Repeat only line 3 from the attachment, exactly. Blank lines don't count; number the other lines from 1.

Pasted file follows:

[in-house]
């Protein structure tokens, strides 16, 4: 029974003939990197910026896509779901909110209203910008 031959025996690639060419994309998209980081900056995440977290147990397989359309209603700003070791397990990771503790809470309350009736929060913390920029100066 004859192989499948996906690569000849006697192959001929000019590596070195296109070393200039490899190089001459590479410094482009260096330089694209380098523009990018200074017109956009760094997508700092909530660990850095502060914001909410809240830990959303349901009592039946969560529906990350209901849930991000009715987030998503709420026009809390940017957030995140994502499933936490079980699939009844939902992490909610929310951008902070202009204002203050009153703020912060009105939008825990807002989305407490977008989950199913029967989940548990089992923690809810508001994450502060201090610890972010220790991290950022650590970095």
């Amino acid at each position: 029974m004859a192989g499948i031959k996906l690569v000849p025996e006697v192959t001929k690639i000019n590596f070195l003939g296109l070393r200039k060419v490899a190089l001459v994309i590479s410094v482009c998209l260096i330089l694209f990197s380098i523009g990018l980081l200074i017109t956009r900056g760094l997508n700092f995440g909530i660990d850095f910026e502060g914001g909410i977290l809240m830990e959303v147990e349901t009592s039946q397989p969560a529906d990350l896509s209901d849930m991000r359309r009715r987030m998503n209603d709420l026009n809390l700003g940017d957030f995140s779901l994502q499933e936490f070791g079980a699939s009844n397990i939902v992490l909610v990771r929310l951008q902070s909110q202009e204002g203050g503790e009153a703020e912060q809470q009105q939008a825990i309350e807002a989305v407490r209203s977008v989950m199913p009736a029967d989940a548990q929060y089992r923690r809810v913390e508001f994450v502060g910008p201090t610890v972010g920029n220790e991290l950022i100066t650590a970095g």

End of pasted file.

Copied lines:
């Amino acid at each position: 029974m004859a192989g499948i031959k996906l690569v000849p025996e006697v192959t001929k690639i000019n590596f070195l003939g296109l070393r200039k060419v490899a190089l001459v994309i590479s410094v482009c998209l260096i330089l694209f990197s380098i523009g990018l980081l200074i017109t956009r900056g760094l997508n700092f995440g909530i660990d850095f910026e502060g914001g909410i977290l809240m830990e959303v147990e349901t009592s039946q397989p969560a529906d990350l896509s209901d849930m991000r359309r009715r987030m998503n209603d709420l026009n809390l700003g940017d957030f995140s779901l994502q499933e936490f070791g079980a699939s009844n397990i939902v992490l909610v990771r929310l951008q902070s909110q202009e204002g203050g503790e009153a703020e912060q809470q009105q939008a825990i309350e807002a989305v407490r209203s977008v989950m199913p009736a029967d989940a548990q929060y089992r923690r809810v913390e508001f994450v502060g910008p201090t610890v972010g920029n220790e991290l950022i100066t650590a970095g």